Counties' leaders support UC Merced medical school

The University of California at Merced may be more than five years away from opening a medical school, but regional leaders are already giving the university's proposed plans a thumbs-up.

Tuesday, the Merced County Board of Supervisors unanimously sup- ported a resolution for the univer- sity's proposed plans to establish the medical school, although the plans remain on the drawing board.

The Stanislaus County Board of Supervisors voted 5-0 Tuesday night to support the medical school.

"The resolution is important to the area because of the shortage of doctors," said Supervisor Jim DeMartini. "But there is a $9 billion bond being proposed for higher education funding for the November ballot, and it includes not one dollar for medical facilities at UC Merced. If it is not included now, I don't know when there will be another opportunity."

At DeMartini's request, the board added language to the resolution calling for full state funding for establishing a UC medical school in the San Joaquin Valley.

"I think it's a good thing," said board Chairman Tom Mayfield after the vote. "It's a way to add something to the valley that we haven't had. Maybe if they graduate here, they will stay."

Other counties support plan

The Merced and Stanislaus boards aren't the only ones to have approved the proposed plans for the medical school. County supervisors in Kings and Mariposa counties passed similar resolutions last week.

University officials have held ongoing discussions with regional leaders about their plans for the school. In recent months, the university has sent letters to several county boards in the Central Valley, soliciting support for the pro- posal.

Merced Supervisor Kathleen Crookham said the board would offer what- ever help it could to make the medical school a real- ity.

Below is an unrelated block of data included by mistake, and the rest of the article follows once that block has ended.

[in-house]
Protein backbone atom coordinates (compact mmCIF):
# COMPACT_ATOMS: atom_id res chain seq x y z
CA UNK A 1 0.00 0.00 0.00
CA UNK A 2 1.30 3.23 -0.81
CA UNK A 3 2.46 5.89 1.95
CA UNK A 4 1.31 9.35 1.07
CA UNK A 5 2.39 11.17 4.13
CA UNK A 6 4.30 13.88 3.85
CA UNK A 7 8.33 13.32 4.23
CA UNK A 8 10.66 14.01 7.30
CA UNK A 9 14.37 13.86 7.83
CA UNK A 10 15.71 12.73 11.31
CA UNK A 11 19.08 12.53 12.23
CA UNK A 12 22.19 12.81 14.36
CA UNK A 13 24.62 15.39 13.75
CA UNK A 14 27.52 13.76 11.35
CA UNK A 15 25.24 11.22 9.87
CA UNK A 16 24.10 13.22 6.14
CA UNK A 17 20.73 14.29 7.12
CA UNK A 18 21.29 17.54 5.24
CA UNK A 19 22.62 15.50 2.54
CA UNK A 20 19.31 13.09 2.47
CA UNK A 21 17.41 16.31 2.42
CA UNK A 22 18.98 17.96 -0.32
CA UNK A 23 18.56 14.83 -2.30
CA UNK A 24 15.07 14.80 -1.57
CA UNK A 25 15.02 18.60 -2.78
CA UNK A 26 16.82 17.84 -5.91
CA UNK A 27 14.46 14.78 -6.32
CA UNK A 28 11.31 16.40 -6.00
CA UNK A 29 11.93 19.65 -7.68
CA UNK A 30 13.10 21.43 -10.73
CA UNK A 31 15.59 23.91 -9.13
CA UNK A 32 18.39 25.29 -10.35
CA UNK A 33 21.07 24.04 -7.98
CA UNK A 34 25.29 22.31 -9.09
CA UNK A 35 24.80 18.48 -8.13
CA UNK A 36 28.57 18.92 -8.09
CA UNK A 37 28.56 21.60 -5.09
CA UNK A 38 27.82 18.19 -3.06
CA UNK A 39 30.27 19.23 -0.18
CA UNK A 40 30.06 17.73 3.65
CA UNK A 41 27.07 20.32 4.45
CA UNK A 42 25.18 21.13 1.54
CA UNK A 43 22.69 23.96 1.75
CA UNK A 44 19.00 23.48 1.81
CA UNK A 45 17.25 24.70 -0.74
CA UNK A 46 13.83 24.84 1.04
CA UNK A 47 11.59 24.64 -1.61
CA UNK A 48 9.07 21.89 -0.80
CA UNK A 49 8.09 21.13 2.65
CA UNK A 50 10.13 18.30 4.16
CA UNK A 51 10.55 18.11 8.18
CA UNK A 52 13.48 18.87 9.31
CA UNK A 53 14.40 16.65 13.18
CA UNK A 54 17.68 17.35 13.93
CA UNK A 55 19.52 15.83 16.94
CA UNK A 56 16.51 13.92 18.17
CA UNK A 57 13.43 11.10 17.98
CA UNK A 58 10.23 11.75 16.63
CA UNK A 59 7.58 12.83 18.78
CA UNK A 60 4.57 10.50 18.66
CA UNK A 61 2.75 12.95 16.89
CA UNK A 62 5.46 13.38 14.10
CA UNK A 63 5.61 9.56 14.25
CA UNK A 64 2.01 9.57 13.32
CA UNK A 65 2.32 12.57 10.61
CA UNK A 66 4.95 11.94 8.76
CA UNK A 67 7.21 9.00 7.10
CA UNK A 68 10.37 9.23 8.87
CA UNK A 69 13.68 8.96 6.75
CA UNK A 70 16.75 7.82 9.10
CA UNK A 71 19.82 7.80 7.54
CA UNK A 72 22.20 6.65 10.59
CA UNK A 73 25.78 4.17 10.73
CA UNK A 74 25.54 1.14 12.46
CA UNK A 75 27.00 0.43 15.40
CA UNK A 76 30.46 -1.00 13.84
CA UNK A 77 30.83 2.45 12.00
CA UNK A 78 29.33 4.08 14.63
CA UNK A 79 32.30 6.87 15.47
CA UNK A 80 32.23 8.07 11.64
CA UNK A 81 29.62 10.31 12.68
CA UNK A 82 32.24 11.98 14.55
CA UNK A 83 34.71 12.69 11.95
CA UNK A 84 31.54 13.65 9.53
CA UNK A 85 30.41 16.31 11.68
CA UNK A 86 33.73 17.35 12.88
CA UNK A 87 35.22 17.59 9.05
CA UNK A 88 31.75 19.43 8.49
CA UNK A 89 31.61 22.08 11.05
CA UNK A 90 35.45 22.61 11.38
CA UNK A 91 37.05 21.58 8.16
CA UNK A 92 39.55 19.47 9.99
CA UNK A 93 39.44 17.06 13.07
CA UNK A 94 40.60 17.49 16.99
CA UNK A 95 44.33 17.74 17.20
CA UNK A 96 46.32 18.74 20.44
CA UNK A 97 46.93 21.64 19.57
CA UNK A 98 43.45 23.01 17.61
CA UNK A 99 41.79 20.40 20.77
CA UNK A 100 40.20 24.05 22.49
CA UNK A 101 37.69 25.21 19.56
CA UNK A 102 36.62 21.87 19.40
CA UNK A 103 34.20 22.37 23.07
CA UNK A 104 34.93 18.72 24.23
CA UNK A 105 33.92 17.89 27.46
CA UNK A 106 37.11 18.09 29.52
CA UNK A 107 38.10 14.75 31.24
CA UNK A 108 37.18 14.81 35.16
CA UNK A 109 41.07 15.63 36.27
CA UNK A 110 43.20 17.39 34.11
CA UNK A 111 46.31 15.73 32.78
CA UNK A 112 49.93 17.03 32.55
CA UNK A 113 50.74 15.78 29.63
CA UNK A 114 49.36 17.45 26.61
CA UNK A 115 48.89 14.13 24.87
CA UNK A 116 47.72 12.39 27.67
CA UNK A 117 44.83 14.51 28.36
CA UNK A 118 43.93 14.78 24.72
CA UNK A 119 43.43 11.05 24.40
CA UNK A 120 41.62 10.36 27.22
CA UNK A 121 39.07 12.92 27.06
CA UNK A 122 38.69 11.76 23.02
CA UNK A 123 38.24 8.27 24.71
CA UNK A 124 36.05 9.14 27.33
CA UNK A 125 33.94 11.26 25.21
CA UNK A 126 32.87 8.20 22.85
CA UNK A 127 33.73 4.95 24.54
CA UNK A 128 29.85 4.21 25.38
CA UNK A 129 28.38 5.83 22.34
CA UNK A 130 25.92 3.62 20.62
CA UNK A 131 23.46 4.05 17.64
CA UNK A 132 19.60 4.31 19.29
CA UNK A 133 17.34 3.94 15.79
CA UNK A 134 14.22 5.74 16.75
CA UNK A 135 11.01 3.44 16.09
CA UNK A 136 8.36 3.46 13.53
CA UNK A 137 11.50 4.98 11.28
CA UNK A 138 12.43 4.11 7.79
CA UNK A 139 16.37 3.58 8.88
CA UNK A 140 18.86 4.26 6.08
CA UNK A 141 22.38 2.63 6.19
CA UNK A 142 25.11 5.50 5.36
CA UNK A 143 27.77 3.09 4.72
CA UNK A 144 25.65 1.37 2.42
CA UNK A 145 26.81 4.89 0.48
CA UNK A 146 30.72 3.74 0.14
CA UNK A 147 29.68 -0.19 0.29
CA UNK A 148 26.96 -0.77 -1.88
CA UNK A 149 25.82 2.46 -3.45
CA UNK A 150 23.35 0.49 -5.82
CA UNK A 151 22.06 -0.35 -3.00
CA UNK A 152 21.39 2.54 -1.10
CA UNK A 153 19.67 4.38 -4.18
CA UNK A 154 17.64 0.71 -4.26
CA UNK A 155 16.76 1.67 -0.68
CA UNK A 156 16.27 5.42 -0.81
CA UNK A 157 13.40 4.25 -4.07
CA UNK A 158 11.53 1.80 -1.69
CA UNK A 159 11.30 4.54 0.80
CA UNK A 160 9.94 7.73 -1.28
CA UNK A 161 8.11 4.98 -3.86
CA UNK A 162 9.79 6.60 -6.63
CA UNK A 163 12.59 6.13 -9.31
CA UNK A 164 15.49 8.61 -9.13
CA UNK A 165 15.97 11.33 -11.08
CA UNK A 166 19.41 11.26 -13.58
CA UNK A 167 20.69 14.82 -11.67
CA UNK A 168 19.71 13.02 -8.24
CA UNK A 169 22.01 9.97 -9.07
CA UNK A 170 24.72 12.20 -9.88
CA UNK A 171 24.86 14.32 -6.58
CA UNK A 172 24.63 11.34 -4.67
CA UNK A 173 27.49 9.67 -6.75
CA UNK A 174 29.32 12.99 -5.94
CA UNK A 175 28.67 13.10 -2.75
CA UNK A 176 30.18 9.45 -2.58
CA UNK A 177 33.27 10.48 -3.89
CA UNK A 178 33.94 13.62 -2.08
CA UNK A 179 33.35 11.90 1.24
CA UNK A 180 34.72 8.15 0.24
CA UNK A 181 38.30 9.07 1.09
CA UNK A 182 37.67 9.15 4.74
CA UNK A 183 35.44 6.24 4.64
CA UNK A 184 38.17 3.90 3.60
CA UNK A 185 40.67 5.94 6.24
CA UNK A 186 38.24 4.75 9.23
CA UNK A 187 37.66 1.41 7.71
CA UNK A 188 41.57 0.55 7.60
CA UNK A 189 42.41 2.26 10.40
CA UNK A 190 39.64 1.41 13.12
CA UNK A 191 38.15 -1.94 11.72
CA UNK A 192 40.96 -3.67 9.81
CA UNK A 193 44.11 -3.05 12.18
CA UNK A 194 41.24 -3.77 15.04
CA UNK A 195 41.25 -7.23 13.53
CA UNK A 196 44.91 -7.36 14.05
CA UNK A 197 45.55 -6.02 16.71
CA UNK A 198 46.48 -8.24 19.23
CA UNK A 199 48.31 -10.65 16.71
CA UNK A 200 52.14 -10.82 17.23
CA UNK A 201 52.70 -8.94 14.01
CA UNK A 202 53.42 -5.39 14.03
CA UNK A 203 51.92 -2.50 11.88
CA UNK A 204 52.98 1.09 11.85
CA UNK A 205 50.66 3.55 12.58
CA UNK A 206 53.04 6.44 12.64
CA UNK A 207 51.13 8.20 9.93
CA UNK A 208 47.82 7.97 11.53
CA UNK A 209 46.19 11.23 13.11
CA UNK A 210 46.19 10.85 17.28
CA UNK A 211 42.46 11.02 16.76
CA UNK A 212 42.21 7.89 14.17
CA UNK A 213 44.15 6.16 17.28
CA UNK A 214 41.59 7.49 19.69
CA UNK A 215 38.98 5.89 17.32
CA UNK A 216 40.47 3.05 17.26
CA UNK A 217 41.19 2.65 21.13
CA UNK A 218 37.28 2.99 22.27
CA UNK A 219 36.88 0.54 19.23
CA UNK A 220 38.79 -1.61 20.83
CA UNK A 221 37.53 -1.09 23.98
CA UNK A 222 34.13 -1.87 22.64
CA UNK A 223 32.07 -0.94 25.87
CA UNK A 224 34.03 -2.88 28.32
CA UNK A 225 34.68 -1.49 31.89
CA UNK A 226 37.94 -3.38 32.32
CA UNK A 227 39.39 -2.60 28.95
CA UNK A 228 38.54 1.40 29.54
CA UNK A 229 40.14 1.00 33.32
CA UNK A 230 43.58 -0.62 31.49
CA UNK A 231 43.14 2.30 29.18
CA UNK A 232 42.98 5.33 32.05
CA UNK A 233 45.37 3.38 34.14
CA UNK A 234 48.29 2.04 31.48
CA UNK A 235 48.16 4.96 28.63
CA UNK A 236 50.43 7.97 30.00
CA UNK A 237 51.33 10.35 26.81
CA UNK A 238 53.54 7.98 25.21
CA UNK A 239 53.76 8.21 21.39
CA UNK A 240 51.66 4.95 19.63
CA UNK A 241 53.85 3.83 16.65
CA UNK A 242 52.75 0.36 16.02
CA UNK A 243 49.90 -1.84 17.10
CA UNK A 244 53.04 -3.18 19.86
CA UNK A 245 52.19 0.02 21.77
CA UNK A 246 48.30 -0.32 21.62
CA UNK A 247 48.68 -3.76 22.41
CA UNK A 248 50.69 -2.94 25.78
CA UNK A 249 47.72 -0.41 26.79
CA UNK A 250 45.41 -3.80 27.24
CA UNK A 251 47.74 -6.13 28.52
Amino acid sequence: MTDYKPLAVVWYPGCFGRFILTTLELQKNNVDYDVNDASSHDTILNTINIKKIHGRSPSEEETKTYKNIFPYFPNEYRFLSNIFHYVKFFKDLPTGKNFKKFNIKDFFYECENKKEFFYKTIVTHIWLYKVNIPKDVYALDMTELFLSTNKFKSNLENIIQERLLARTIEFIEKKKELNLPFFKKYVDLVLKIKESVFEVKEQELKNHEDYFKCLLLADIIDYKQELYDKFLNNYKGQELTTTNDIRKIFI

"We're eager to see this move forward," she said.

Merced Supervisor Deidre Kelsey said she supported the university's plans to partner with regional health care entities in proposing the medical school.

"We already have a lot of hospitals, and we certainly have the infrastructure to support a learning environment at those hospitals," she said. "With the appropriate staff and facilities at UC Merced, there's no doubt that a school such as this could succeed."

A goal of the chancellor

Establishing a medical school is one of the primary short-term goals of UC Merced Chancellor Steve Kang and university officials, who hope to have the school operational by 2013. They cite the region's physician shortage and lack of adequate health care resources as reasons the medical school is necessary.

The San Joaquin Valley has 24 percent fewer primary care physicians and about 50 percent fewer specialists than the rest of the state, according to a UC Merced report.

University officials recently completed a preliminary business plan for the school with input from medical professionals from UC Davis, UC San Francisco and UC San Francisco's Fresno Medical Education Program, said Brandy Nikaido, medical education planning spokeswoman.

Nikaido added that the UC Board of Regents could vote on a final draft of the proposed medical school plans this year. If the plans are approved by the regents, the state Legislature would decide whether to fund the medical school.

With the state facing a pro- jected $14.5 billion budget deficit, however, receiving the needed funds for the school may prove to be a challenge. Nikaido said university officials are unsure how -- or whether -- the state's budget woes will affect the university's plans for the school, although they "remain hopeful and are moving forward."

She said the business plan includes ways the university can raise private donations to help fund the medical school.

"Clearly, the current fiscal climate poses a serious challenge. On the other hand, UC Merced has established an aggressive development plan that is being considered as part of the preliminary document," Nikaido said. "With that said, it has to be underscored that new state money must be invested to recruit that faculty and administrators."

Bee staff writer Tim Moran contributed to this report.